PAPERS AND PRESENTATIONS

A MODEL CALCULATION FOR FLOW RESISTANCE IN THE HYDRAULIC
TRANSPORT OF SAND
Ni Fusheng1, Zhao Lijuan2, Xu Liqun3, W.J. Valsblom4
ABSTRACT
The hydraulic transport of sand is an important process in dredging engineering. An accurate calculation of the flow
resistance of sand when hydraulically transported is a significant part of any reasonable design for a pump-pipeline
transport system. Although there have been a number of empirical formulae proposed by Durand, Condolios, Jufin,
Wilson, GIW, etc., the flow resistance calculation still needs to be subjected to further investigation. A model that is
widely used in coal hydraulic transport, called the Wasp model is introduced in this paper. The model classifies
particles as homogeneously distributed particles and heterogeneously distributed bed particles. Water and the
suspended particles form the so called “two-phase carrying fluid” or “vehicle” and transport the heterogeneous bed
particles. This paper tries to apply a model, proposed by Wasp and used in coal slurry, to the resistance calculation
for the hydraulic transport of sand. The model is checked by our measured data from the laboratory stand of sand
transport at Delft University of Technology, The Netherlands. Results show that the model can result in a reasonable
prediction for the resistance of small particles slurry. However, like the other popular models, it could not give a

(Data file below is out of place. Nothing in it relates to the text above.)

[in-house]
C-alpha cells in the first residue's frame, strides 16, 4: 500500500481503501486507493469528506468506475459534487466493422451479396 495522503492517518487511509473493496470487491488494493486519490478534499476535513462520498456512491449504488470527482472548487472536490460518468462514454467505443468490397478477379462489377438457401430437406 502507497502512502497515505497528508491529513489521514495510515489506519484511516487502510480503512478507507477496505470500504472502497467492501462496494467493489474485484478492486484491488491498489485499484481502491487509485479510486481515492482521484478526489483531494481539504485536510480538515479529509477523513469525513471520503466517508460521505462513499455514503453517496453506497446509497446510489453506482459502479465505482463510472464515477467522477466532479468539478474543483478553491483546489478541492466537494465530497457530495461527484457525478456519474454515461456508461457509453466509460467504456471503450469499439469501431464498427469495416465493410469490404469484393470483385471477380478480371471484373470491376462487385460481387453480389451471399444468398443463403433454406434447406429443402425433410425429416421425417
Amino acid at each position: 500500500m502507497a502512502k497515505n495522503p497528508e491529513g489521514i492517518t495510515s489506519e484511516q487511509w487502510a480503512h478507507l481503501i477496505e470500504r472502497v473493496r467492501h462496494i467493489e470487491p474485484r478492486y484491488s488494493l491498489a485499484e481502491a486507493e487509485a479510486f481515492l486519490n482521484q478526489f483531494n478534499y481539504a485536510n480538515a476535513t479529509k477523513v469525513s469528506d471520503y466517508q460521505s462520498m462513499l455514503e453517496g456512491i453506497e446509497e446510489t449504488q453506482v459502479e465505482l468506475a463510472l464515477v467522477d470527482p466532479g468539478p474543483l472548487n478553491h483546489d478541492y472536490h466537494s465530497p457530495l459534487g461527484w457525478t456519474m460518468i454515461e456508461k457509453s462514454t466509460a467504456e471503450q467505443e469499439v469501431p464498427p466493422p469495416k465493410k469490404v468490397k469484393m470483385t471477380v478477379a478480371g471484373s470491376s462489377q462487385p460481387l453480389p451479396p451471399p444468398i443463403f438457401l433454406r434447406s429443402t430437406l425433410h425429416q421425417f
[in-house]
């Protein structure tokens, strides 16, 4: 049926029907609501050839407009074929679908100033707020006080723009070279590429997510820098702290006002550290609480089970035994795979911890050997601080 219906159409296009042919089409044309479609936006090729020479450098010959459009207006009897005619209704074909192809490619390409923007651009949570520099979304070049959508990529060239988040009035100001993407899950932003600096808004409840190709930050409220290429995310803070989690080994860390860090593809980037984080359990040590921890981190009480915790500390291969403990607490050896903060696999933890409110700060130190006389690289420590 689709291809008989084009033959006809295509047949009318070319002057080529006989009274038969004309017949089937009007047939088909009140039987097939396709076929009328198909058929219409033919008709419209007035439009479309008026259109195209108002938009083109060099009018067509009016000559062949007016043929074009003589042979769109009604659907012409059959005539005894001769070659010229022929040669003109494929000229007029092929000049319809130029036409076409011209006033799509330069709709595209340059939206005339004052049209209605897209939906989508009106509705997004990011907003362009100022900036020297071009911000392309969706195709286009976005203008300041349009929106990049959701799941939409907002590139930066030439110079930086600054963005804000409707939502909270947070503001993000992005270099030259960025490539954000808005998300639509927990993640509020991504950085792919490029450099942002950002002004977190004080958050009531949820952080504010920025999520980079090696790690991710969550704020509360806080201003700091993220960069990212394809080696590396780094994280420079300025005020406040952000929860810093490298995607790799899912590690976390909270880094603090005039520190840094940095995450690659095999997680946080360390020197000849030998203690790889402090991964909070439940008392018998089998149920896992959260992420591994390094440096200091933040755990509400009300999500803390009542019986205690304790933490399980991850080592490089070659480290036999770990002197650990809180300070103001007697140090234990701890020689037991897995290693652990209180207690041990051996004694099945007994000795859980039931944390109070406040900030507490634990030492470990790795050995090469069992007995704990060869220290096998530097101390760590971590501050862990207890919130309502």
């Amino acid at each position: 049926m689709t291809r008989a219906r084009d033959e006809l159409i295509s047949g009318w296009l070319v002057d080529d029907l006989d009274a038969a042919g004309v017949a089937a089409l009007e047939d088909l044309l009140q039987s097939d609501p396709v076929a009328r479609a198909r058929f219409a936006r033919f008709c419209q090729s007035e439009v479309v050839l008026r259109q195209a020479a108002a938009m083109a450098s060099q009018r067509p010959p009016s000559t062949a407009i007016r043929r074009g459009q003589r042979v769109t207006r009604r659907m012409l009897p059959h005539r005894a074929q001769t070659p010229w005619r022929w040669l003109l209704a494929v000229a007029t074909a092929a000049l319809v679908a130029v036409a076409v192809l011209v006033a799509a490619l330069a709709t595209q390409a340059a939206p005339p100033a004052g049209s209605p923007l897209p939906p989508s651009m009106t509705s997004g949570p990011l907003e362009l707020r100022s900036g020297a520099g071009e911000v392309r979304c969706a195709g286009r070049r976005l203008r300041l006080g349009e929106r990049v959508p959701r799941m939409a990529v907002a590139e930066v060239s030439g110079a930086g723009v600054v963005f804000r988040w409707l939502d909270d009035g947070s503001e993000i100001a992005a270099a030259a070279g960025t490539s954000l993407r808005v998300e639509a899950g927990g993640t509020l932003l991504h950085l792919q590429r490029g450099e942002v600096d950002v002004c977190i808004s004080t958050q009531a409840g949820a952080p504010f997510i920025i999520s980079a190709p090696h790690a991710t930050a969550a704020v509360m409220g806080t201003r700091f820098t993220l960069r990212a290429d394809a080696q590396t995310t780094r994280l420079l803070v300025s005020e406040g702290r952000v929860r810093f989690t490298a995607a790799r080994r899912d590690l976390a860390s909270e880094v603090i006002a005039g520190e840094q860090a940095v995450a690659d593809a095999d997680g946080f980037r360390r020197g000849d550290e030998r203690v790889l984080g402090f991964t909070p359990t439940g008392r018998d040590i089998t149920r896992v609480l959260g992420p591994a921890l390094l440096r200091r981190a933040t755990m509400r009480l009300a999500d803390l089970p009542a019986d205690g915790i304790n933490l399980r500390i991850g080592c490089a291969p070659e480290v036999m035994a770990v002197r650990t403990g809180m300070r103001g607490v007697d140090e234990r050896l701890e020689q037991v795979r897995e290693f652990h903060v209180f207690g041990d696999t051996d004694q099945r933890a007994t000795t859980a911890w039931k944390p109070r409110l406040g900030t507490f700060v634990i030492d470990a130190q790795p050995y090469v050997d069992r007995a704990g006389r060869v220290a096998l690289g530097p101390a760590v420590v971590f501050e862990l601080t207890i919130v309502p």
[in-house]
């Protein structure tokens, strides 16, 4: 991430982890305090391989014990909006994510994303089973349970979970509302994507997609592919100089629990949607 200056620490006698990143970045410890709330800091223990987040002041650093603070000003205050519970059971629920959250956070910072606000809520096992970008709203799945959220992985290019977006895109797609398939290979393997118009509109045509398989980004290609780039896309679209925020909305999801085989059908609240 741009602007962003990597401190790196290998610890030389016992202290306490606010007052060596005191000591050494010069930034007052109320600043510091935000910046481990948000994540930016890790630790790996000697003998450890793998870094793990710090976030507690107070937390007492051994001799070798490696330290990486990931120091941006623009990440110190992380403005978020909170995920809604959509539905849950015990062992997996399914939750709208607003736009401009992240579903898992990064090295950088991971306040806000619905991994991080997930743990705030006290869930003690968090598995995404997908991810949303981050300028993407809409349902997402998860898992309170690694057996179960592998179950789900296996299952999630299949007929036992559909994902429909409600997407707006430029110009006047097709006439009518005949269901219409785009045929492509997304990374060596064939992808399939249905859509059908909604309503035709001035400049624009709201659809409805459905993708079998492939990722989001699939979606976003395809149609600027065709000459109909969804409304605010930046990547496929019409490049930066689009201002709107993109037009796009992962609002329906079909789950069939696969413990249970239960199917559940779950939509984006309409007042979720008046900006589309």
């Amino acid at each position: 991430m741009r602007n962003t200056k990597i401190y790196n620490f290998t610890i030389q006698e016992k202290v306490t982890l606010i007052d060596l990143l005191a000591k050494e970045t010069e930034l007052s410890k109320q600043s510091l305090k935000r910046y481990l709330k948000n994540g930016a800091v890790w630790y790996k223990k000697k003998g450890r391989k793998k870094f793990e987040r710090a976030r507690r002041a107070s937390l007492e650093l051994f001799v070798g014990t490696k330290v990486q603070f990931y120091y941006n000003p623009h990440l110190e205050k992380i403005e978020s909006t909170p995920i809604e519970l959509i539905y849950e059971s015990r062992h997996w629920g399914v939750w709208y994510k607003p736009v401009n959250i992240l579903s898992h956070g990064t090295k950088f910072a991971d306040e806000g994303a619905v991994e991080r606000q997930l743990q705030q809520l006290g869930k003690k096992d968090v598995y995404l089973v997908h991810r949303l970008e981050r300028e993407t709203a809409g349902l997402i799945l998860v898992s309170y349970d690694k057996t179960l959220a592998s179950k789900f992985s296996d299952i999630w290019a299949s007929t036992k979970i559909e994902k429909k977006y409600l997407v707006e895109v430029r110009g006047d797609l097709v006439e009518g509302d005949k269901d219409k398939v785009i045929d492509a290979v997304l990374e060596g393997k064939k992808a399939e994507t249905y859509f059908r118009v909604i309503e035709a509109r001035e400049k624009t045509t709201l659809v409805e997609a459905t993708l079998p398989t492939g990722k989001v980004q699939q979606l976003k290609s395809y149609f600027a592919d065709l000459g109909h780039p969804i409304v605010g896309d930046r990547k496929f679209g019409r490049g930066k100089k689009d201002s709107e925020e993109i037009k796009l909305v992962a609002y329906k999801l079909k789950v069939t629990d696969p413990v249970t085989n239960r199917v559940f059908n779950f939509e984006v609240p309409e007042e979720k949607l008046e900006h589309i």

satisfactory prediction for coarse sand transport either. The accuracy given by the Wasp model actually depends on
the modeling of the homogeneous slurry and the modeling of the heterogeneous slurry.
Keywords: Sand hydraulic transport, flow resistance, Wasp model.
INTRODUCTION
Solids transported in dredging engineering can be mud, clay, sand, gravel, coral reef or other materials. Different
mechanisms are active in the solid-liquid mixture flow, which has led in a great number of empirical models to
describe the mechanisms governing the slurry flow regime in the past decades (Durand 1953a,b, Wilson 1976, 1997,
Matousek 1997). Generally speaking, solids hydraulic transport can be conceptually divided into fully-stratified,
partially-stratified and fully-suspended flow (Sundqvist et al. 1997). The most common type of slurry flow is the
partially-stratified or heterogeneous case, in which turbulent suspension and inter-granular contact are the two
significant mechanisms of particle support. Due to the complexity of slurry flow, however, the modeling of the
interaction between solids and the carrying liquid is still subject to further study. That is why the modeling of slurry
flow resistance has always been an important subject in dredging and other solid hydraulic transport industries. This
paper tries to apply a model, proposed by Wasp and used in coal slurry, to the resistance calculation for the hydraulic
transport of sand. The model is checked by our measured data from the laboratory stand of sand transport at Delft
1

Professor , Center for Dredging Education and Research, Hohai University, Changzhou 213022, Jiangsu Province,
P.R.CHINA, T: 86-519-5191969, M: 86-13961216331, F: 86-519-5191969, E-mail: FushengNI@126.com.

2

Lecturer,Center for Dredging Education and Research, Hohai University, Changzhou 213022, Jiangsu Province, P.R.CHINA,
T: 86-519-5191969, F: 86-519-5191969, E-mail: zljhh@163.com.

3

Associate Professor,Center for Dredging Education and Research, Hohai University, Changzhou 213022, Jiangsu Province,

4

Professor,Section Dredging Engineering, Delft University of Technology, Delft, 2628 CD, THE NETHERLANDS, T:

P.R.CHINA, T: 86-519-5191929, F: 86-519-5191929, E-mail: hhucxuliqun@126.com.

31-15-2783973, F: 31-15-2781397, E-mail: W.J.Vlasblom@wbmt.tudelft.nl.